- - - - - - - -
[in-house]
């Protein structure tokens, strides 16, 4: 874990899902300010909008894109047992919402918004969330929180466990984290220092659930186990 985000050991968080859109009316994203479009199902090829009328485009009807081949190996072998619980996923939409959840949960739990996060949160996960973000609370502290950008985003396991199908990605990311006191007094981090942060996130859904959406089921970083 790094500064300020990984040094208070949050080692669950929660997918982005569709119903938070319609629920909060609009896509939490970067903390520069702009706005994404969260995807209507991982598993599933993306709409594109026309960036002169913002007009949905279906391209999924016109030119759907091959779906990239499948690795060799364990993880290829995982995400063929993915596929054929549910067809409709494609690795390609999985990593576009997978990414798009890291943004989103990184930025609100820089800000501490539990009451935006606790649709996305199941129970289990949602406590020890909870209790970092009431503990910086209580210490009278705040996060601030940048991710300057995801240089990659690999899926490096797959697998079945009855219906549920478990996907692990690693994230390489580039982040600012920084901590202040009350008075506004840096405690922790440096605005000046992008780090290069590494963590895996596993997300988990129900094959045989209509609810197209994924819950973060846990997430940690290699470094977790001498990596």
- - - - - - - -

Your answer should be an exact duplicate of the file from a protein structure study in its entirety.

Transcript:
[in-house]
């Protein structure tokens, strides 16, 4: 874990899902300010909008894109047992919402918004969330929180466990984290220092659930186990 985000050991968080859109009316994203479009199902090829009328485009009807081949190996072998619980996923939409959840949960739990996060949160996960973000609370502290950008985003396991199908990605990311006191007094981090942060996130859904959406089921970083 790094500064300020990984040094208070949050080692669950929660997918982005569709119903938070319609629920909060609009896509939490970067903390520069702009706005994404969260995807209507991982598993599933993306709409594109026309960036002169913002007009949905279906391209999924016109030119759907091959779906990239499948690795060799364990993880290829995982995400063929993915596929054929549910067809409709494609690795390609999985990593576009997978990414798009890291943004989103990184930025609100820089800000501490539990009451935006606790649709996305199941129970289990949602406590020890909870209790970092009431503990910086209580210490009278705040996060601030940048991710300057995801240089990659690999899926490096797959697998079945009855219906549920478990996907692990690693994230390489580039982040600012920084901590202040009350008075506004840096405690922790440096605005000046992008780090290069590494963590895996596993997300988990129900094959045989209509609810197209994924819950973060846990997430940690290699470094977790001498990596």